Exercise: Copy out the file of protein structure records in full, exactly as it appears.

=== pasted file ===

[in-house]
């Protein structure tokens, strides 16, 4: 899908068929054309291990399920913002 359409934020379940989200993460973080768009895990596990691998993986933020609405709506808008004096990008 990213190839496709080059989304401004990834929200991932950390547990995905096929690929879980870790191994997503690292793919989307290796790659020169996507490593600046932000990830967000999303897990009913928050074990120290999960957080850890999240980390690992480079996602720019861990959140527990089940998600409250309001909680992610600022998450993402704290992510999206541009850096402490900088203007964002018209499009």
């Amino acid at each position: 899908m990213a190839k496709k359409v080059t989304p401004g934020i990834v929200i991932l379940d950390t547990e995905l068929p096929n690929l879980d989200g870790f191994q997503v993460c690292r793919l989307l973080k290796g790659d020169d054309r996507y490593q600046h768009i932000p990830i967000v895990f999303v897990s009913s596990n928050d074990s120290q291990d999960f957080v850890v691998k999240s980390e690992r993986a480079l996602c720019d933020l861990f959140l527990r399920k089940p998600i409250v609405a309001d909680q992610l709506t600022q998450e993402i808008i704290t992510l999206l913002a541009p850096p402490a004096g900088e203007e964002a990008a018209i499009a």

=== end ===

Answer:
[in-house]
């Protein structure tokens, strides 16, 4: 899908068929054309291990399920913002 359409934020379940989200993460973080768009895990596990691998993986933020609405709506808008004096990008 990213190839496709080059989304401004990834929200991932950390547990995905096929690929879980870790191994997503690292793919989307290796790659020169996507490593600046932000990830967000999303897990009913928050074990120290999960957080850890999240980390690992480079996602720019861990959140527990089940998600409250309001909680992610600022998450993402704290992510999206541009850096402490900088203007964002018209499009």
């Amino acid at each position: 899908m990213a190839k496709k359409v080059t989304p401004g934020i990834v929200i991932l379940d950390t547990e995905l068929p096929n690929l879980d989200g870790f191994q997503v993460c690292r793919l989307l973080k290796g790659d020169d054309r996507y490593q600046h768009i932000p990830i967000v895990f999303v897990s009913s596990n928050d074990s120290q291990d999960f957080v850890v691998k999240s980390e690992r993986a480079l996602c720019d933020l861990f959140l527990r399920k089940p998600i409250v609405a309001d909680q992610l709506t600022q998450e993402i808008i704290t992510l999206l913002a541009p850096p402490a004096g900088e203007e964002a990008a018209i499009a």